Sanitary cleansers and antibacterial wipes are everywhere so it really felt like I was in a super clean space. After treatment, even the portable card machine is handed to you – meaning less contact with others, waiting around at reception to pay and so on.
Suzanne is pictured having a sugar scrub treatment, with beauty rooms having had a complete makeover including protective sheets on the treatment bed
Sanitary cleansers and antibacterial wipes are everywhere in the room and all payments are contactless
Salons require lots of face-to-face and hand-on interaction on top of being indoors which puts them amongst the higher risk places for spreading coronavirus. This salon has put Perspex screens everywhere to try to counter these risks.
From the nail bar and in between therapist chairs to the reception area, it felt very well thought out and removed any close proximity between clients. I did laugh when the owner went to speak to me and hit the top of his PPE mask with the screen but it is still all a learning curve.
‘PPE is a challenge to get right and everyone is learning how best to use it,’ explained Millie Kendall, chief executive of the British Beauty Council.
‘Yes, it is a real shame the industry is not opening on July 4 but I don’t think beauty has been overlooked, our industry is complicated and it’s broad. We carry out multiple types of services and treatments across a multitude of environments.
This salon has put Perspex screens everywhere to try to counter these risks, including the nail bar and till
Suzanne was offered a free face mask on arrival to the salon and encouraged to socially distance
Suzanne is pictured using one of the salon’s hand sanitising stations
‘We are a multi-faceted industry and I can’t think of any other like it.
‘Our beauty techs need to get back to work, they have no financial support or further offer from the Treasury of stimulus packages and a large proportion are women. So without appearing sexist I think often government assume beauty is fluffy and frivolous stuff girls like.
‘Our contribution to people’s mental health and wellbeing is not a commodity you can attach a number to, but we have all learnt over the past three months that our industry is one that offers more than just a pretty face or swish hairdo. Human connection, pride and confidence are what comes to mind when I think about beauty.’
I can’t help but agree – the connection and conversation with the therapist left me feeling happier in my own skin, and that was even without having any treatments.
So with beauty salons eager to open, and clients like me desperate to visit them, hopefully it won’t be too long before we can give them a helping hand, and a broken nail or two, to get their businesses back up and running.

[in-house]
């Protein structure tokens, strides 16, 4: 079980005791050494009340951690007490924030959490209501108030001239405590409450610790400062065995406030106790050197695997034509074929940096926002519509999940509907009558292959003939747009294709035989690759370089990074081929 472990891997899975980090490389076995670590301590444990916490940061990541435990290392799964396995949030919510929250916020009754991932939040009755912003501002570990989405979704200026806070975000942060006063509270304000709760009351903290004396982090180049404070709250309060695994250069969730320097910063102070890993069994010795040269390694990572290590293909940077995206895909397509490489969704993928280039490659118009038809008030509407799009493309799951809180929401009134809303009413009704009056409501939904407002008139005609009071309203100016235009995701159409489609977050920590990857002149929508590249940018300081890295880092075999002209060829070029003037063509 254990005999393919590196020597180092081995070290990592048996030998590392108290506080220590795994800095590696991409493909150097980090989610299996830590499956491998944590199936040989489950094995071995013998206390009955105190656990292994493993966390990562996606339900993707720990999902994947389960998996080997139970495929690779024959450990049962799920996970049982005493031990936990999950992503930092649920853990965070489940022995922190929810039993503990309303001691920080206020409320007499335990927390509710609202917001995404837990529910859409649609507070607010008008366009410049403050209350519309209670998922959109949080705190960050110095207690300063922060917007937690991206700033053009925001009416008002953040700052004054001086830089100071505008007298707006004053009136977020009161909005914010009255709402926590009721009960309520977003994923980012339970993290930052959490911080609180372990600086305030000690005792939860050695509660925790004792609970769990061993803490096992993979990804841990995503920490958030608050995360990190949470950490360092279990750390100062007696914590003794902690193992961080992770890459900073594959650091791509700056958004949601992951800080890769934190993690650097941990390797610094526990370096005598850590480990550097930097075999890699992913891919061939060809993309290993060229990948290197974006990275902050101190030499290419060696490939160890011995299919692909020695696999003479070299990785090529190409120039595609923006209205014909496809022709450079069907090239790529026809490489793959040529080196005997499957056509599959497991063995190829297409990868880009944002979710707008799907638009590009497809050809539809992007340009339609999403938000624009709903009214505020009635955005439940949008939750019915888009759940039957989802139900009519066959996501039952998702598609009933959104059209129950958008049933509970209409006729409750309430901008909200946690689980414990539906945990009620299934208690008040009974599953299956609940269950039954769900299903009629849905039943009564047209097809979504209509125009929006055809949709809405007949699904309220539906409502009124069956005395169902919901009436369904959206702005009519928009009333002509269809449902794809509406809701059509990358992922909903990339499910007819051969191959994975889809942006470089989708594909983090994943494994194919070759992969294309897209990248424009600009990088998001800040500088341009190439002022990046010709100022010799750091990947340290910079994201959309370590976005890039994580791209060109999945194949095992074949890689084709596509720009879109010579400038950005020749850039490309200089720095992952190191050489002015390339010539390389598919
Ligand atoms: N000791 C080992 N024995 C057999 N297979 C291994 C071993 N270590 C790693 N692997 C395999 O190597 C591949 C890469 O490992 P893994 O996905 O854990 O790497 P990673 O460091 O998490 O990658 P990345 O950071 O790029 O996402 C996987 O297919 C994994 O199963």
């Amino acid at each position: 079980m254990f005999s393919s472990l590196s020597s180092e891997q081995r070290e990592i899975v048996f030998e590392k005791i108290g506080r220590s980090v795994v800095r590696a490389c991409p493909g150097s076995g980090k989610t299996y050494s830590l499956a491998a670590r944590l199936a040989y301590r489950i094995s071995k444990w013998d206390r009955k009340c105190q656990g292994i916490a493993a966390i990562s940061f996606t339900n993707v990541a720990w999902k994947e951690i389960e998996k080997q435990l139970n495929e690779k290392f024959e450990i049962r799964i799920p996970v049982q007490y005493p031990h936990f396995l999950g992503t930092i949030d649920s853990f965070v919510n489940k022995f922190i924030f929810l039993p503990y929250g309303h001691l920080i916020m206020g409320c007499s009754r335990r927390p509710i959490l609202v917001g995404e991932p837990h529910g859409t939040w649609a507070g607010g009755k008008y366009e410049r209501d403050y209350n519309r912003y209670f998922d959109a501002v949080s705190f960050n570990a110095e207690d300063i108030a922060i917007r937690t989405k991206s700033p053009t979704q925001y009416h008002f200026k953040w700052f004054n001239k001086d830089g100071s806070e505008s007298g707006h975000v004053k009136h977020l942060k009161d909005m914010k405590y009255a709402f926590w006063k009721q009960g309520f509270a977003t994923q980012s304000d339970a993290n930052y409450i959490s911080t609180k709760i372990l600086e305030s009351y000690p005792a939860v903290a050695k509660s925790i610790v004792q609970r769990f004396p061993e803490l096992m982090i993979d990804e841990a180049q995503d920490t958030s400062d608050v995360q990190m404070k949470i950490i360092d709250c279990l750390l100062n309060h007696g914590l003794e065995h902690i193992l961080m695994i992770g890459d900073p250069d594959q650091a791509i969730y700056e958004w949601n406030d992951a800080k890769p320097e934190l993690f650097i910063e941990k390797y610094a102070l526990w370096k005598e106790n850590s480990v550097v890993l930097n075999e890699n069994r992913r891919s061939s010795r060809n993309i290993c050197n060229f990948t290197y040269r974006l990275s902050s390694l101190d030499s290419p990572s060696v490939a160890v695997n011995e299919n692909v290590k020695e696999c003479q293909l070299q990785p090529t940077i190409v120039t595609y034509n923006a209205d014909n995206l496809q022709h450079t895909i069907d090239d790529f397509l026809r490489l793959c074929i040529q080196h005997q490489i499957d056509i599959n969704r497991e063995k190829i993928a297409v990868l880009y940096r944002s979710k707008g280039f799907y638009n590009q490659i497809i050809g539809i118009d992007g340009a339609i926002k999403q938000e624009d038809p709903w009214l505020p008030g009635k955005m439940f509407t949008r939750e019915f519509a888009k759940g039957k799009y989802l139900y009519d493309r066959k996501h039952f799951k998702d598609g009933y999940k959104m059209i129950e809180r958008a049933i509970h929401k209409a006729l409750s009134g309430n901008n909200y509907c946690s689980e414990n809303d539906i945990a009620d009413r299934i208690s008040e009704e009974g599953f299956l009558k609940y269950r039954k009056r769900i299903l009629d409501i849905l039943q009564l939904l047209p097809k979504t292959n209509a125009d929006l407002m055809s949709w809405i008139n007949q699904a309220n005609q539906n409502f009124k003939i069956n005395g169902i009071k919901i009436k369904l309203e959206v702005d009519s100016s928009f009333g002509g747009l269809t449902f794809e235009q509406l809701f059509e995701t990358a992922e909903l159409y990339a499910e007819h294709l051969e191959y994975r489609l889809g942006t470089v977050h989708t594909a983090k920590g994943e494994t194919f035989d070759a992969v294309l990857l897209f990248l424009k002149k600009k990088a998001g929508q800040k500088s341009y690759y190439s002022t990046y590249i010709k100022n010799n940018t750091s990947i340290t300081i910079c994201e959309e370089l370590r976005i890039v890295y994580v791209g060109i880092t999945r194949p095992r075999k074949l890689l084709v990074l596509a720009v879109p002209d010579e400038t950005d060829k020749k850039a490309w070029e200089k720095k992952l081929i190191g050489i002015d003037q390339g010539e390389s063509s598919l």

Protection packs and visors: Hairdressing will change in the new normal
Hairdressers wearing plastic visors, ‘personal protection packs’ and a ban on magazines could be the new normal for some salons in England when they reopen next month.
Salon owners, including the international hairdressing chain Toni&Guy, have revealed what changes are likely to be in place for customers looking to fix their lockdown haircuts come July 4.
Here is what customers can expect:
How can I book an appointment?
While the booking system for most hairdressers will continue to be over the phone or online, managing to get an appointment could be difficult for the first few weeks.
Hellen Ward, co-founder of Richard Ward Hair and Metrospa in Chelsea, London, said there were 2,500 people on her waiting list, while other salon owners said they were fully booked for the first two weeks of July.
What about hair consultations?
Hair consultations will no longer take place in the salon, according to Toni&Guy chief executive officer Nigel Darwin.
They will instead be carried out over the phone or online prior to the customer’s appointment to reduce the amount of time spent in the salon.
Can I still read a magazine while I wait?
Toni&Guy said it would be removing magazines from its salons during the ‘initial period’ of reopening, and would offer fewer refreshments to customers.
The company said this was to ensure clients can see the cleanliness of the salon and feel confident in the safety of their visit.
What will hairdressers wear?
Belle Cannan, co-founder of Salon Sloane in Chelsea, London, joked that her staff will look like they are going into an ‘operating theatre’ due to the personal protective equipment (PPE) they will be required to wear.
At her salon, stylists will have to put on a see-through plastic visor to cover their faces, while Toni&Guy said its staff will wear facemasks and single-use aprons.
Hairdressers will also be required to wash their hands regularly and clean down their workspace after finishing with a client.
Will I have to wear PPE?
At Richard Ward Hair and Metrospa, customers will be issued with a free personal protection pack, which will include a face covering.
The pack, which doubles up as a bag, will include a disposable cape and towel, which customers will be required to take with them when they leave.
The company said it would await further Government guidance to determine whether customers will be required to wear the covering.
Toni&Guy said it was also supplying single-use packs which will be placed at each work station and will contain face masks, towels and a hand sanitiser.